Of the metals routinely monitored in Black Creek, aluminum (Al), copper (Cu) and iron (Fe) occasionally reported concentrations above their respective PWQOs. In elevated concentrations, these metals can have toxic effects on sensitive aquatic species. Tables 7, 8 and 9 summarize metal concentrations at the monitored site and show the proportion of samples that meet guidelines. Figures 10 to 15 show metal concentrations with respect to the guidelines for the two periods of interest, 2003–2008 and 2009–2014. For Al the PWQO is 0.075 mg/l, Cu it is 0.005 mg/l and for Fe it is 0.300 mg/l. 

Table 7 Summary of Aluminum concentrations in Black Creek, 2003-2008 and 2009-2014. Highlighted values indicate average concentrations that exceed the guideline.  
Aluminum 2003-2008
SiteAverage (mg/l)Below GuidelineNo. Samples
COC-020.12822%27
Aluminum 2009-2014
SiteAverage (mg/l)Below GuidelineNo. Samples
COC-020.06069%29
Table 8 Summary of Copper concentrations in Black Creek, 2003-2008 and 2009-2014
Copper 2003-2008
SiteAverage (mg/l)Below GuidelineNo. Samples
COC-020.00389%27
Copper 2009-2014
SiteAverage (mg/l)Below GuidelineNo. Samples
COC-020.00279%29
Table 9 Summary of Iron Concentrations in Black Creek, 2003-2008 and 2009-2014. Highlighted values indicate average concentrations that exceed the guideline.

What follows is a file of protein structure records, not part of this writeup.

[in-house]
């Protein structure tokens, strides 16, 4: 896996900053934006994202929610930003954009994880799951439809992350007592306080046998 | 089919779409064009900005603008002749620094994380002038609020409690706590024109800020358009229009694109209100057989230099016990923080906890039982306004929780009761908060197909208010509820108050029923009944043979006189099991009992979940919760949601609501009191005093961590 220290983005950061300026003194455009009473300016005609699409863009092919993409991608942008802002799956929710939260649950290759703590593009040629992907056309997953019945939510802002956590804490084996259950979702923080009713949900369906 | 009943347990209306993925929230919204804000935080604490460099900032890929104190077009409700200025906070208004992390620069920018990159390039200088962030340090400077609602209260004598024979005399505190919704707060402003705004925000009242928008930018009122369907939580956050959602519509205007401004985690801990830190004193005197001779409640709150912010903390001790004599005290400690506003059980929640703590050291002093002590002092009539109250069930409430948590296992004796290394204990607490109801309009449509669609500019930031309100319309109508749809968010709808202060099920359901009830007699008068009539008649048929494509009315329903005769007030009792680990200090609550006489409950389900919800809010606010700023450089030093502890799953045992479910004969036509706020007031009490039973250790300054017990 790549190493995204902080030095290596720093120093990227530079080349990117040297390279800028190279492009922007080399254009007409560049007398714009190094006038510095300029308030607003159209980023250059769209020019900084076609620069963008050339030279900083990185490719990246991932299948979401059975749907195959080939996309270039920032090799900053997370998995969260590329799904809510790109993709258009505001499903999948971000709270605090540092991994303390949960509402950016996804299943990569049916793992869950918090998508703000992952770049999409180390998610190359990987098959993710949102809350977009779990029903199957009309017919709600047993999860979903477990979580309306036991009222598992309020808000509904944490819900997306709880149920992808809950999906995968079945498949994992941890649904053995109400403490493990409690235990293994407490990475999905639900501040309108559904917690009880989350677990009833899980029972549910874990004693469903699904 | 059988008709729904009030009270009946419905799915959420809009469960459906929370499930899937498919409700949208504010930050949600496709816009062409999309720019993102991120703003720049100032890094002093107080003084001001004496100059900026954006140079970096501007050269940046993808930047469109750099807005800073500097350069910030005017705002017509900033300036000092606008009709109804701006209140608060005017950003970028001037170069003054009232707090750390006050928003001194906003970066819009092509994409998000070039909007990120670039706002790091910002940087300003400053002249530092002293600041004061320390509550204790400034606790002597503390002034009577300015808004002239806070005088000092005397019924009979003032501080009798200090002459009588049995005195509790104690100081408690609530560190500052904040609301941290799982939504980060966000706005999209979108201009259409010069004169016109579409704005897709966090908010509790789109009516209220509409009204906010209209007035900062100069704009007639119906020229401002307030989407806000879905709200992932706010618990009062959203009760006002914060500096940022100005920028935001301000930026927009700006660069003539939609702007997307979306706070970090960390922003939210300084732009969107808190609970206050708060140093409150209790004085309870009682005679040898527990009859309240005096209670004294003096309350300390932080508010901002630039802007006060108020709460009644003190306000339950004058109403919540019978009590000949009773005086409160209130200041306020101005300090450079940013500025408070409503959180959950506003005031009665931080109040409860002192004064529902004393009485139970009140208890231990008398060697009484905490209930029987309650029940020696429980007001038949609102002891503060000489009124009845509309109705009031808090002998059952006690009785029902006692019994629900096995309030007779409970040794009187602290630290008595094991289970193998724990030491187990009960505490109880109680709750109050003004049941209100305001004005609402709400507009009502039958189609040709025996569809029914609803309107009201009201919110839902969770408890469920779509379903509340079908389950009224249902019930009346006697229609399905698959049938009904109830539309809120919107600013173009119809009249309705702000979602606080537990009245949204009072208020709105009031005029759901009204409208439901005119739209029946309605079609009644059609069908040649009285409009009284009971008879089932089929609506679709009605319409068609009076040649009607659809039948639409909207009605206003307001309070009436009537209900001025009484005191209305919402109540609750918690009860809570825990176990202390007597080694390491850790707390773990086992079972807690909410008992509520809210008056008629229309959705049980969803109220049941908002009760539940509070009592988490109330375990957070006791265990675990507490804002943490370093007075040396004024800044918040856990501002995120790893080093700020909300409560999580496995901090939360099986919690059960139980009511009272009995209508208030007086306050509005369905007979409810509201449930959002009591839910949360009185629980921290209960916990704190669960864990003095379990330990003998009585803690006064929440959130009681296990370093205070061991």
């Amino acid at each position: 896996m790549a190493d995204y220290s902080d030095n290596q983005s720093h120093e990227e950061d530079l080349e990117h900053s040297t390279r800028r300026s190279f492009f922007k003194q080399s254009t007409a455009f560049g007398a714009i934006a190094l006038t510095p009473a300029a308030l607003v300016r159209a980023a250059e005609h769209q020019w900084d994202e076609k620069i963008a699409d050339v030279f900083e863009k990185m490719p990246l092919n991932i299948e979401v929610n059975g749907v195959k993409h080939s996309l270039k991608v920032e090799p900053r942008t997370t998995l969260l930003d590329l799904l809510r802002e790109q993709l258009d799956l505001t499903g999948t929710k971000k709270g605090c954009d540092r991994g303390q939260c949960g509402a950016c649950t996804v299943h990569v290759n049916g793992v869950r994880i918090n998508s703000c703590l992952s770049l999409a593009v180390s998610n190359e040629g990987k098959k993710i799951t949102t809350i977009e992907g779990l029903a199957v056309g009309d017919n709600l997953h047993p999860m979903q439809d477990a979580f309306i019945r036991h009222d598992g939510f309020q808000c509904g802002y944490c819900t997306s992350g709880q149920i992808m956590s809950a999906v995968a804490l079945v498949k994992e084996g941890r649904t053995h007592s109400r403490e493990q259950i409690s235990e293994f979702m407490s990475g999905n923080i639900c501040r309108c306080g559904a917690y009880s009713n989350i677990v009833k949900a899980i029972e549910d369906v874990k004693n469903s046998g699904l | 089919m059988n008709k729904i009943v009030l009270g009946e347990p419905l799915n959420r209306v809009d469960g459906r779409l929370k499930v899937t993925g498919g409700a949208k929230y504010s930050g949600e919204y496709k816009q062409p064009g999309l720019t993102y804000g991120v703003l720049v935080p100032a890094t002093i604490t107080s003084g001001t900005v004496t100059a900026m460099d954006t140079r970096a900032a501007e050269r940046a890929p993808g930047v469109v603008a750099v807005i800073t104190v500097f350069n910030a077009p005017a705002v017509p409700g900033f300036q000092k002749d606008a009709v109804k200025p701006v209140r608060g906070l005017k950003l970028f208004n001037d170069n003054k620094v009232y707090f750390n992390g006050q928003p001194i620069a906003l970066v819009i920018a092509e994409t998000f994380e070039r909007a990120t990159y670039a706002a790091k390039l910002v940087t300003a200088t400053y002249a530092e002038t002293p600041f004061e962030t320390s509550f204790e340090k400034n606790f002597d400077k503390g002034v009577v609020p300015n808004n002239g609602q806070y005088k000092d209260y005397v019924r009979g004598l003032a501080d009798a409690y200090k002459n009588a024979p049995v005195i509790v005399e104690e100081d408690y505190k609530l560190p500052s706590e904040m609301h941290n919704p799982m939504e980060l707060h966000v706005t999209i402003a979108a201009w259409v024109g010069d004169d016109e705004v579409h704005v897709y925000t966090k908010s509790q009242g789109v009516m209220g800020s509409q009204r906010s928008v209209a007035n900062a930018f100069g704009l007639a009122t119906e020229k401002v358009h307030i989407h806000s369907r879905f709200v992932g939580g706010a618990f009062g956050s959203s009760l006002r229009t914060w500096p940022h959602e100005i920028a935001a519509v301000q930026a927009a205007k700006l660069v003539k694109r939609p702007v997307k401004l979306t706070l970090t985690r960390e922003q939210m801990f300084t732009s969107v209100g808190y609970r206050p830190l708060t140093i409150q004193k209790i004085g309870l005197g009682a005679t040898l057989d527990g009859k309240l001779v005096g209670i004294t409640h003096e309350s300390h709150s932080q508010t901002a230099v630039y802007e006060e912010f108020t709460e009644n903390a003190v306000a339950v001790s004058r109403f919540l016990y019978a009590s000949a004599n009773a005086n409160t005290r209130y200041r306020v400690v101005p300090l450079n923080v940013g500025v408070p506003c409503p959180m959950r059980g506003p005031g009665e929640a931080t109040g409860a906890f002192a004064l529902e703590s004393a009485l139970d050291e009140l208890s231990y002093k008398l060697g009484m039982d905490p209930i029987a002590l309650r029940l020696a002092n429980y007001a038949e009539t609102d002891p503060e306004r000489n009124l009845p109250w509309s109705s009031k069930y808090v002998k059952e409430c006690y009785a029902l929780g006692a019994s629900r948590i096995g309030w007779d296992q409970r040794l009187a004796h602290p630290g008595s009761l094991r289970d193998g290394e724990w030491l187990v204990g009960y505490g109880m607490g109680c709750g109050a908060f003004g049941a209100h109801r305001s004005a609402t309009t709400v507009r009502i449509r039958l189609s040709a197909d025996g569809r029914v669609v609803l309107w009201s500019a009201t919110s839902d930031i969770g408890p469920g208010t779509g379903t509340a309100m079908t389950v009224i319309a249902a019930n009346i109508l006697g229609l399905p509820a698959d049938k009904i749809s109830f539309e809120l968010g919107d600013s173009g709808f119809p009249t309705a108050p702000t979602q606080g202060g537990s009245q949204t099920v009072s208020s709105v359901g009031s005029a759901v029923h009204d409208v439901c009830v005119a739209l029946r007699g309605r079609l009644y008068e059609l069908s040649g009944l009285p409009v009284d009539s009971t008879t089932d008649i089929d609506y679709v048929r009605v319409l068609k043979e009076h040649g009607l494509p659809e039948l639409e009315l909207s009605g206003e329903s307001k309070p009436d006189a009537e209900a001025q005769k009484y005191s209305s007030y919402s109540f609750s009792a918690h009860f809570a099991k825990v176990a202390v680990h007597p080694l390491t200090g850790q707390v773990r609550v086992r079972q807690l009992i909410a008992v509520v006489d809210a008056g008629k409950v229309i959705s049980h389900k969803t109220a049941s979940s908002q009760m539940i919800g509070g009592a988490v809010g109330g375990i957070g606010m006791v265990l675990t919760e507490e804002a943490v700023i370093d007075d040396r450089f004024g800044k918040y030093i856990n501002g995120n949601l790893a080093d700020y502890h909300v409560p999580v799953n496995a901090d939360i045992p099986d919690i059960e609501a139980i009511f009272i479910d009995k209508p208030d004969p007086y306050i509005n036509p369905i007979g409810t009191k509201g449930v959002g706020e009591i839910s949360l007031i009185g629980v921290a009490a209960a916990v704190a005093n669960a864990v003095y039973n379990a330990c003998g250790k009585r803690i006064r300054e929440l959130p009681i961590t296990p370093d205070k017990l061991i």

Iron 2003-2008
SiteAverage (mg/l)Below GuidelineNo. Samples
COC-020.30952%27
Iron 2009-2014
SiteAverage (mg/l)Below GuidelineNo. Samples
COC-020.13079%29

 

Results from COC-02 shows that Al concentrations had some exceedances with 22 percent of samples below the guideline in the 2003-2008 period (Figure 10). This improved to 69 percent of samples in the 2009-2014 period (Figure 11). The average concentration of Al was 0.128 mg/l from 2003-2008 which exceeds the guideline. From 2009-2014 the average concentration improved to 0.060 mg/l which is below the guideline. 

Figure 10 Average aluminum concentrations in Black Creek, 2003-2008
Figure 10 Average aluminum concentrations in Black Creek, 2003-2008
Figure 11 Average aluminum concentrations in Black Creek, 2009-2014